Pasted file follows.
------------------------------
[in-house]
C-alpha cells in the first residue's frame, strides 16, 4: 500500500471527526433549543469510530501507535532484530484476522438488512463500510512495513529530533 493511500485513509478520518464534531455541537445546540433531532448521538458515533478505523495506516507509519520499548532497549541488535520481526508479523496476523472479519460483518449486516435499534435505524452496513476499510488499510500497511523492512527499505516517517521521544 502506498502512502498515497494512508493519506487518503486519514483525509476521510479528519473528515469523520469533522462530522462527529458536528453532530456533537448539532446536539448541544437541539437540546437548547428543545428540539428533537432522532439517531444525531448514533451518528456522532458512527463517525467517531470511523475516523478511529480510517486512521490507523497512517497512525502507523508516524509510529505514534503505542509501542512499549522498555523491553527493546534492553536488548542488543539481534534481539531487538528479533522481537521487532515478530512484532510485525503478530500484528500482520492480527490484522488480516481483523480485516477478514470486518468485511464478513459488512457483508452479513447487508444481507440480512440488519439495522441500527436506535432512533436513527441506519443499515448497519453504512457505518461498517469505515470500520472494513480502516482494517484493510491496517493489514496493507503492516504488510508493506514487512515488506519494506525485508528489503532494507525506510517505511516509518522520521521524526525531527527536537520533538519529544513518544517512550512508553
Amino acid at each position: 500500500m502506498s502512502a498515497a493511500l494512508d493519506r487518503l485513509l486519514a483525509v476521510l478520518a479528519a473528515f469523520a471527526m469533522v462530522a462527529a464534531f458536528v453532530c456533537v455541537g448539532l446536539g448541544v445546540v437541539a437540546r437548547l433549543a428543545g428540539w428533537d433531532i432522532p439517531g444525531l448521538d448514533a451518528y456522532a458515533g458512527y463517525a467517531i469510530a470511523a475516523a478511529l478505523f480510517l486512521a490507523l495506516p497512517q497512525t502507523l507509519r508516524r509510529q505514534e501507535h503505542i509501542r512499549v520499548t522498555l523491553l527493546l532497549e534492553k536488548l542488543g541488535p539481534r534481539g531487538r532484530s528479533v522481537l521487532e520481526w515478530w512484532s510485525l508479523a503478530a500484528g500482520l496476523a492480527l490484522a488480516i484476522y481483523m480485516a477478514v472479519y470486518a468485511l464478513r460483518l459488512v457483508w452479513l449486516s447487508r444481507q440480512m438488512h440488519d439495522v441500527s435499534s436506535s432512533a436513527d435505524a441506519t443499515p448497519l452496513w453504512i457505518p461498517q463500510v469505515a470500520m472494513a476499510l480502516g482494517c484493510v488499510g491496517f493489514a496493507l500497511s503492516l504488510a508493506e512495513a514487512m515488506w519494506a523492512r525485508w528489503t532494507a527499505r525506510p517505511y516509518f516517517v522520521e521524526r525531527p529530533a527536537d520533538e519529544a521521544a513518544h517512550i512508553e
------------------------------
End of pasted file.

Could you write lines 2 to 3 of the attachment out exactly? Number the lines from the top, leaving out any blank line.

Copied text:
C-alpha cells in the first residue's frame, strides 16, 4: 500500500471527526433549543469510530501507535532484530484476522438488512463500510512495513529530533 493511500485513509478520518464534531455541537445546540433531532448521538458515533478505523495506516507509519520499548532497549541488535520481526508479523496476523472479519460483518449486516435499534435505524452496513476499510488499510500497511523492512527499505516517517521521544 502506498502512502498515497494512508493519506487518503486519514483525509476521510479528519473528515469523520469533522462530522462527529458536528453532530456533537448539532446536539448541544437541539437540546437548547428543545428540539428533537432522532439517531444525531448514533451518528456522532458512527463517525467517531470511523475516523478511529480510517486512521490507523497512517497512525502507523508516524509510529505514534503505542509501542512499549522498555523491553527493546534492553536488548542488543539481534534481539531487538528479533522481537521487532515478530512484532510485525503478530500484528500482520492480527490484522488480516481483523480485516477478514470486518468485511464478513459488512457483508452479513447487508444481507440480512440488519439495522441500527436506535432512533436513527441506519443499515448497519453504512457505518461498517469505515470500520472494513480502516482494517484493510491496517493489514496493507503492516504488510508493506514487512515488506519494506525485508528489503532494507525506510517505511516509518522520521521524526525531527527536537520533538519529544513518544517512550512508553
Amino acid at each position: 500500500m502506498s502512502a498515497a493511500l494512508d493519506r487518503l485513509l486519514a483525509v476521510l478520518a479528519a473528515f469523520a471527526m469533522v462530522a462527529a464534531f458536528v453532530c456533537v455541537g448539532l446536539g448541544v445546540v437541539a437540546r437548547l433549543a428543545g428540539w428533537d433531532i432522532p439517531g444525531l448521538d448514533a451518528y456522532a458515533g458512527y463517525a467517531i469510530a470511523a475516523a478511529l478505523f480510517l486512521a490507523l495506516p497512517q497512525t502507523l507509519r508516524r509510529q505514534e501507535h503505542i509501542r512499549v520499548t522498555l523491553l527493546l532497549e534492553k536488548l542488543g541488535p539481534r534481539g531487538r532484530s528479533v522481537l521487532e520481526w515478530w512484532s510485525l508479523a503478530a500484528g500482520l496476523a492480527l490484522a488480516i484476522y481483523m480485516a477478514v472479519y470486518a468485511l464478513r460483518l459488512v457483508w452479513l449486516s447487508r444481507q440480512m438488512h440488519d439495522v441500527s435499534s436506535s432512533a436513527d435505524a441506519t443499515p448497519l452496513w453504512i457505518p461498517q463500510v469505515a470500520m472494513a476499510l480502516g482494517c484493510v488499510g491496517f493489514a496493507l500497511s503492516l504488510a508493506e512495513a514487512m515488506w519494506a523492512r525485508w528489503t532494507a527499505r525506510p517505511y516509518f516517517v522520521e521524526r525531527p529530533a527536537d520533538e519529544a521521544a513518544h517512550i512508553e